Gamble: Right. I imagine that the more people that are involved, the longer it takes, and I’m sure that that’s something you want to stay away from.
Canfield: It is, it’s true. I have no interest in trying to conduct a meeting or discussion with 40 or 50 people in the room. We will most certainly get sufficient input from all of the functional areas and from the providers. We’re not going to try to do a backroom deal here, but we’re going to get the smallest possible set that provides us the full coverage of functional needs.
Gamble: Right. So now, through your career you’ve worked with different vendors, so you already have maybe some perspective of the different companies going into this?
Canfield: I do. My early career was mostly with SMS and then Siemens products, which are obviously no longer relevant, and I spent seven years with Kaiser Permanente during their Epic implementation, so I’m familiar of how those go. It’s clearly not an option for an organization our size, and we’re not at a point strategically where we would like to partner with a larger organization for access to Epic.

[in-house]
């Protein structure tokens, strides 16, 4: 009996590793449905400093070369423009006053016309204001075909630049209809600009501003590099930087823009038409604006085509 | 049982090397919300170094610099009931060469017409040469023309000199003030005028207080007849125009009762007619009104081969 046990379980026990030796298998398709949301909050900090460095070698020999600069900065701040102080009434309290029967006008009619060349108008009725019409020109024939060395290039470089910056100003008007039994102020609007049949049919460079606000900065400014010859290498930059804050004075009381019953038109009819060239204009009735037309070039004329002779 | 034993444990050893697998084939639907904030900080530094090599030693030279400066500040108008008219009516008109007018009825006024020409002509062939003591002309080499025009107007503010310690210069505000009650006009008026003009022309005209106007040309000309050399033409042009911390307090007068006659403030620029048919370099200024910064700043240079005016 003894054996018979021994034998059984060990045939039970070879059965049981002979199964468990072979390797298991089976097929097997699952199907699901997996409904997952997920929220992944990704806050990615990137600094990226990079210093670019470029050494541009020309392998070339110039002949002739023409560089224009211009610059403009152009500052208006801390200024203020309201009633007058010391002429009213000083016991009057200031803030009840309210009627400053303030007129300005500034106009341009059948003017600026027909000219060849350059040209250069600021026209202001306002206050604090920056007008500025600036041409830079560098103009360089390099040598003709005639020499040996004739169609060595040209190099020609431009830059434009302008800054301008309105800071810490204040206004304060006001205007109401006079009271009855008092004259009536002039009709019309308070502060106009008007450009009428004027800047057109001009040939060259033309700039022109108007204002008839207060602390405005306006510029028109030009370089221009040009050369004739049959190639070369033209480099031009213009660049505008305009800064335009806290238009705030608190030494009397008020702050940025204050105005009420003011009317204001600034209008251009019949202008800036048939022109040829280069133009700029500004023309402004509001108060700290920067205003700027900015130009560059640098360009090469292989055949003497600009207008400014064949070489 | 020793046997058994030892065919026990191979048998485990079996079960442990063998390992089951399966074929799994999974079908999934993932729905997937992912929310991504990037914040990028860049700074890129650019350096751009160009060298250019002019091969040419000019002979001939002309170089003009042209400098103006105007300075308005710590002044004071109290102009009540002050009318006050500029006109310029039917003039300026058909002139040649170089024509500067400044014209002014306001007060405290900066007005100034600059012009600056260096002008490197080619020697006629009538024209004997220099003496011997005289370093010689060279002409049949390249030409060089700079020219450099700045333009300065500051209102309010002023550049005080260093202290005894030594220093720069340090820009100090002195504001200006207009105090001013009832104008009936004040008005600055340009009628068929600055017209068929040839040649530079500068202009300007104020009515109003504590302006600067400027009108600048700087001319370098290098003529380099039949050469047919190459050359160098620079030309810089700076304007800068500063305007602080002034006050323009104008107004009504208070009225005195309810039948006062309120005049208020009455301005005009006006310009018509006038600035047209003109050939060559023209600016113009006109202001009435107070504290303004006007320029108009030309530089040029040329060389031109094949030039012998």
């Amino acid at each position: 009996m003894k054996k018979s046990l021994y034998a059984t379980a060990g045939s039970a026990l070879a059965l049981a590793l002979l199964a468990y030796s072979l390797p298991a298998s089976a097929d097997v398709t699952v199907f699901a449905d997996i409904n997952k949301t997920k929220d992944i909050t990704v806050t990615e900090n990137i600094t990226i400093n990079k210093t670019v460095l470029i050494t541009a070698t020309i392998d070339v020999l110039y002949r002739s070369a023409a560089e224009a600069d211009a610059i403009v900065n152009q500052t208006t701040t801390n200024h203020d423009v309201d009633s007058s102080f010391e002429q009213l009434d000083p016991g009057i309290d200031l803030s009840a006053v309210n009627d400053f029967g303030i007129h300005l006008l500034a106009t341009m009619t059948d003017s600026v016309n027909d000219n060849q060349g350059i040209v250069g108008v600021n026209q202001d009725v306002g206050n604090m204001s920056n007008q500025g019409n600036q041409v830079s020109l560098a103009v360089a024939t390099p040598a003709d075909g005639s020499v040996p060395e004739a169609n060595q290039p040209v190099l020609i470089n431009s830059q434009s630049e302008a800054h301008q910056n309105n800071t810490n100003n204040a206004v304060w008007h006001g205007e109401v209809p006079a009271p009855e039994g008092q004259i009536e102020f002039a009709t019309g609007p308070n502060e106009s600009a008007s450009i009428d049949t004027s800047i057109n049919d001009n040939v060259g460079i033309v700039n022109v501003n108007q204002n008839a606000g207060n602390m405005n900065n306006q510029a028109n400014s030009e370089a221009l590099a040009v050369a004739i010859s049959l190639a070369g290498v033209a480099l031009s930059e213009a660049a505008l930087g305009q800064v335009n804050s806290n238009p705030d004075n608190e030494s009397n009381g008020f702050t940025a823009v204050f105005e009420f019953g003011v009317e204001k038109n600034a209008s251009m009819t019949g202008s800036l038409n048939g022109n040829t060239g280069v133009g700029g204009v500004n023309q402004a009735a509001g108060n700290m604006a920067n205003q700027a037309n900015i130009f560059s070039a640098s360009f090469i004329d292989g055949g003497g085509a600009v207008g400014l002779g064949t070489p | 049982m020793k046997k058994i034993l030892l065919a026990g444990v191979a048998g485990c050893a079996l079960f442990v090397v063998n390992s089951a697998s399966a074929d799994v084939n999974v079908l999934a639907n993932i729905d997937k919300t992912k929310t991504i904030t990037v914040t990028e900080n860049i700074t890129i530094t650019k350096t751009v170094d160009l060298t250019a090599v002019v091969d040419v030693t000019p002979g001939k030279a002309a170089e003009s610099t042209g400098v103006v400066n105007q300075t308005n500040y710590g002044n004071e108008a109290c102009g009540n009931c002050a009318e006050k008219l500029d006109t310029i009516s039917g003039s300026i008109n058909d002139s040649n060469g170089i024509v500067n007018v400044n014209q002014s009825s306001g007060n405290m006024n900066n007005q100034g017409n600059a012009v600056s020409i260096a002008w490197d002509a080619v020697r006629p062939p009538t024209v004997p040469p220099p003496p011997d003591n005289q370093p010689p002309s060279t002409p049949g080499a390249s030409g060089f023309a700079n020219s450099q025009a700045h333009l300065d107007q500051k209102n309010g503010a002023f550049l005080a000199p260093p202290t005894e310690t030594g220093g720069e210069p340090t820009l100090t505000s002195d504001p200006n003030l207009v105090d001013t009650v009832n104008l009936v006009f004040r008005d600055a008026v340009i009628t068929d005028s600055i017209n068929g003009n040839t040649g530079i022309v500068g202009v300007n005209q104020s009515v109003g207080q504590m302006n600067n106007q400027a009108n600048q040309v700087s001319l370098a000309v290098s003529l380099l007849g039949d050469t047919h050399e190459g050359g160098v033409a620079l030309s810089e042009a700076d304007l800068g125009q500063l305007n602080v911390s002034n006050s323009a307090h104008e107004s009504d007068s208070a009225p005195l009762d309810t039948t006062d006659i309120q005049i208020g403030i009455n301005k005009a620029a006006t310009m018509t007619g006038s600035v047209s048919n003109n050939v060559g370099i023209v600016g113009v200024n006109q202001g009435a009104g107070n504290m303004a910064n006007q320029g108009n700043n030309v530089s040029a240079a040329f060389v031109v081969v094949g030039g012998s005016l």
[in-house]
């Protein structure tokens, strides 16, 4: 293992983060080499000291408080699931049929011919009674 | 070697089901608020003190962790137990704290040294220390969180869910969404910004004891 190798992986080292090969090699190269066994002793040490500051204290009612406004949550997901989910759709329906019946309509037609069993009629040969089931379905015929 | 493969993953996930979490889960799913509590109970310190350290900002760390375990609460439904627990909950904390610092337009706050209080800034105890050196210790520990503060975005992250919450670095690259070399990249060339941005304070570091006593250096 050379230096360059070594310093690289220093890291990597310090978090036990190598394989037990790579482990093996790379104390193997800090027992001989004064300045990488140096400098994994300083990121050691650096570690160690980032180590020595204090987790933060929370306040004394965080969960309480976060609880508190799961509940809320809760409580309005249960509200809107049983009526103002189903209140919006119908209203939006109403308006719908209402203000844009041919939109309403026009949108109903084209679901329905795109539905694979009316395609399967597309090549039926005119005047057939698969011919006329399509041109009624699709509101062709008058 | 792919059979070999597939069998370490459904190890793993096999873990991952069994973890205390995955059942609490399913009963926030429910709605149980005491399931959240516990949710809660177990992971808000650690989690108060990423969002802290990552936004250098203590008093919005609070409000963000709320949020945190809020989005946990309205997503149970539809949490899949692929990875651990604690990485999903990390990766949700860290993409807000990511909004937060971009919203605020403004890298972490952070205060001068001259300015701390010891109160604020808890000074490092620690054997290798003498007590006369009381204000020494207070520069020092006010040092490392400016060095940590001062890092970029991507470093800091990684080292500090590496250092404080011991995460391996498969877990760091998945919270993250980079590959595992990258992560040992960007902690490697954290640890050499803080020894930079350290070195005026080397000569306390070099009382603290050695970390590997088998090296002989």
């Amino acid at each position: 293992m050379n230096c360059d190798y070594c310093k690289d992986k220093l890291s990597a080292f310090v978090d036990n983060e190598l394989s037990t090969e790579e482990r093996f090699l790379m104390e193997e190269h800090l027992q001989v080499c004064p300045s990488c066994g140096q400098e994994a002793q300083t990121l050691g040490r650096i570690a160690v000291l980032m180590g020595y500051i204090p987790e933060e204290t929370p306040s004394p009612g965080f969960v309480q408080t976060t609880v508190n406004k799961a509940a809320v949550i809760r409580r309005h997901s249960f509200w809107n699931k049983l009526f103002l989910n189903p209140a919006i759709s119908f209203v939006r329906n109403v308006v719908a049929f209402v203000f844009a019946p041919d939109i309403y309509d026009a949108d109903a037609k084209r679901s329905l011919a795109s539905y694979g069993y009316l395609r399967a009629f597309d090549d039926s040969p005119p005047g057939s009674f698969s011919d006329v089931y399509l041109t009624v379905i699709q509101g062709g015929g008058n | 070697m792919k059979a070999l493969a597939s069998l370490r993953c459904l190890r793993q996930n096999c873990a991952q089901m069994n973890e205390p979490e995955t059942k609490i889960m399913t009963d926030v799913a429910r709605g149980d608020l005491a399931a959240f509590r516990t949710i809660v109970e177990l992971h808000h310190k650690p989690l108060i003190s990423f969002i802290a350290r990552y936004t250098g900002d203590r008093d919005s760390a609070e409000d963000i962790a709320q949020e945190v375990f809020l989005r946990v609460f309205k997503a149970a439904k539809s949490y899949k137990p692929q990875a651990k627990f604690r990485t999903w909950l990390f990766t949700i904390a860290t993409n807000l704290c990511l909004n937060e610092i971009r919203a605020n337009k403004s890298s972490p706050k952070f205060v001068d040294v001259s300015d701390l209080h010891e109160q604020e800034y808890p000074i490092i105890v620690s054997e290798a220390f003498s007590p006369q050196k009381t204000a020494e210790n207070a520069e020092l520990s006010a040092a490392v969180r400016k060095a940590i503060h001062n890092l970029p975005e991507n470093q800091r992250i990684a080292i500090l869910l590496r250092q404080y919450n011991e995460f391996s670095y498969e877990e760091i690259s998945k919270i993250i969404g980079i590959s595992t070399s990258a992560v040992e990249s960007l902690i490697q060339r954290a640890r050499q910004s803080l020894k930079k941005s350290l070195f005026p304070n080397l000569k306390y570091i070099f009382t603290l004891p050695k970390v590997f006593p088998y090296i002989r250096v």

So that whittles it down to continuing with Meditech, working with Cerner, or possibly looking at McKesson. Our opinion I guess is that Paragon just doesn’t have the market penetration that we’d like to see for something that we’re going to commit the organization to, and as they try to collapse their Horizon modules into Paragon, it looks like that’s a little complex. One of the community hospitals around us just did a Paragon implementation. It went well; they’re happy with it and it’s meeting their needs, but the ongoing lack of clarity on the roadmap for the product seems, to me, to be something that we don’t have to deal with. There are other good options out there, so I think we’ll probably move away from that too.